Rod MacKenzie: China not market for dilettantes

The groundwork has been laid for a successful relationship, says Rod MacKenzie

Cartoon / Supplied
Cartoon / Supplied

From a trade and investment perspective, New Zealand is in the nascent stages of significant success with China.

For a country with a GDP 51 times smaller than China, New Zealand can rightly be proud of its achievements and the progress made since the signing of a high quality and comprehensive free trade agreement between the two countries.

Prouder still when you compare New Zealand's trade profile with that of other developed nations still struggling to gain the same levels of market access.

Developing a profitable, stable trading relationship with China is not an easy thing though, FTA or no FTA. The critical differences between the way the two countries operate, the complexities and confusions of the different systems, cultures that at times seem as far apart as the physical distance and any number of other factors conspire against the average New Zealand company setting out to tackle the mainland.

Much has been written about the costs and risks of doing business with China and I don't propose repeating those here. But there are some success factors that have become much clearer as we work with companies at various stages of their maturity in China.

The ones that seem to matter most are speed, commitment, determination, being there and, as a customer put it recently, faith.

Speed is normally something that a business adviser would caution against but it's not meant in this context as a reckless scramble towards a vague goal. It's probably better expressed as "urgency" and the driving will to get a deal done.

That's undoubtedly the Chinese way. If there's a deal that will benefit both parties then it needs to be done. Done properly and with the right safeguards put in place by all means, but dealt with as quickly as prudently possible.

I emphasise this because survey after survey of overseas customers' opinions of New Zealand business people conclude they are great to do business with for their friendliness and approachability but casual to the point of nonchalance and often very slow to respond.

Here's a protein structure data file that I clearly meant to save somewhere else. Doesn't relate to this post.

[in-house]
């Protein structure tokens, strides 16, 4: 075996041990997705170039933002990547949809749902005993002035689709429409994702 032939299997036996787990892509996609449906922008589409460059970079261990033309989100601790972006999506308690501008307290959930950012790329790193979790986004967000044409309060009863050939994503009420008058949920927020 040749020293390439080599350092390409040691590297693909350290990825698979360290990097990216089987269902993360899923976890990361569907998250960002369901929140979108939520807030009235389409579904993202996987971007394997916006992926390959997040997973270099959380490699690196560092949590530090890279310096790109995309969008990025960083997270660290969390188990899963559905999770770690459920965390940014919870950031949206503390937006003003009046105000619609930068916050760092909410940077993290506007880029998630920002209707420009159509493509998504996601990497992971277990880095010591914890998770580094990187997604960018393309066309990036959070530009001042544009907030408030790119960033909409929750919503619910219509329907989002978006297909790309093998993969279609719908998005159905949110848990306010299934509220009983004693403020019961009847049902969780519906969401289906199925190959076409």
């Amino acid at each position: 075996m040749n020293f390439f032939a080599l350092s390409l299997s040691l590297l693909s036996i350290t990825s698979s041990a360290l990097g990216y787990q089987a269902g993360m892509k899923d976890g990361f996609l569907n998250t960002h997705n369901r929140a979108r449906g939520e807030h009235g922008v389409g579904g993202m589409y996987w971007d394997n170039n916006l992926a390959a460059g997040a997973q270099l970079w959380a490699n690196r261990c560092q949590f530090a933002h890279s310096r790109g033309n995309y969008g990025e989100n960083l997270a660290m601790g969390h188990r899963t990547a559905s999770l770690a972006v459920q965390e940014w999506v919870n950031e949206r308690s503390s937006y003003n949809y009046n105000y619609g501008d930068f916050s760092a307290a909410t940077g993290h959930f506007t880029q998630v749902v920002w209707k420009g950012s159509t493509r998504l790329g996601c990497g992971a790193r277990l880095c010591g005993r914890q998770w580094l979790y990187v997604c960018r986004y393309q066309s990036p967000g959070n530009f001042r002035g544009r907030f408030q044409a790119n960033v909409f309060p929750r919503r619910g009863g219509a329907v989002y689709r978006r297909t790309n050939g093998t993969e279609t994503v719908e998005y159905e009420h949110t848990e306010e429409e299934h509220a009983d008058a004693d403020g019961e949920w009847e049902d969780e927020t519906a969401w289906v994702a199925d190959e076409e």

Any doubts about how that plays in China are usually dispelled by a simple observation of the pace of life in the major cities, the staggering sudden appearance (and disappearance) of buildings and the mesmerising emergence of new brands and products that hit the shelves faster than the average New Zealander could ever imagine.

Commitment seems an obvious thing to point out but China is not a market for the absent-minded or the dilettante.

I suppose it was possible once to be a successful exporter from New Zealand by simply producing what you were good at, finding a customer and sending it away. China is not like that for anything other than the most basic of commodities. It takes a dogged determination to create and build a market position in China and to turn that into a profitable enterprise takes, at an educated guess, three times longer than a comparative Western market.

Obviously financial commitment is an important part of this but from observation the more important commitment is to being there. Having a sustained presence in the target region in China is such an important success factor that it probably should have been at the top of this list.

Long distance business relationships work about as well as long distance marriages - they have their moments but too few of them.

Business in China, as it is often said, is based on mutual respect and a strong relationship that is developed over time. And developed in person, not through intermediaries or via the internet.

The need for determination also sounds a bit self-evident but there are many pitfalls along the way to getting things right in China and countless moments that businesses will find themselves staring down a dead end street or falling into a large chasm that they didn't see.

A customer I have in mind as I write this tells me that their business has surged and receded so many times they have often thought about chucking it in, but are at the point where they have simply put too much into it not to continue. And that's what they're going to do.

"Faith" isn't necessarily the advice I would give directly to anyone but there is a dimension to working with China that does require some slightly abstract belief that things will be right sooner or later. No matter how many reverses of fortune are encountered or obstacles placed in the way, things will work out.

This is, after all, an enormously optimistic, wealthy and curious market with a 400 million-plus middle class with discretionary income that grows proportionately every year. Where else in the world do you find that?

The celebration of the New Zealand/China relationship that is occurring with the Prime Minister-led mission this month is symbolically very important to the continuation and growth of the economic closeness between our two countries. The size and seniority of the delegation and the presence of so many senior Government representatives will not be lost on the Chinese constituency that New Zealand business-people deal with.

There will be some important agreements signed during the course of the mission and many more that will occur afterwards.

This is an exciting time for New Zealand to be engaged with China and one that is bearing much fruit. There's much more work to be done however, indeed we are really just at the beginning. But it's a good start and the groundwork has been laid for it to accelerate significantly over the years to come.

Rod MacKenzie is Regional Director, Greater China , New Zealand Trade & Enterprise.

- NZ Herald

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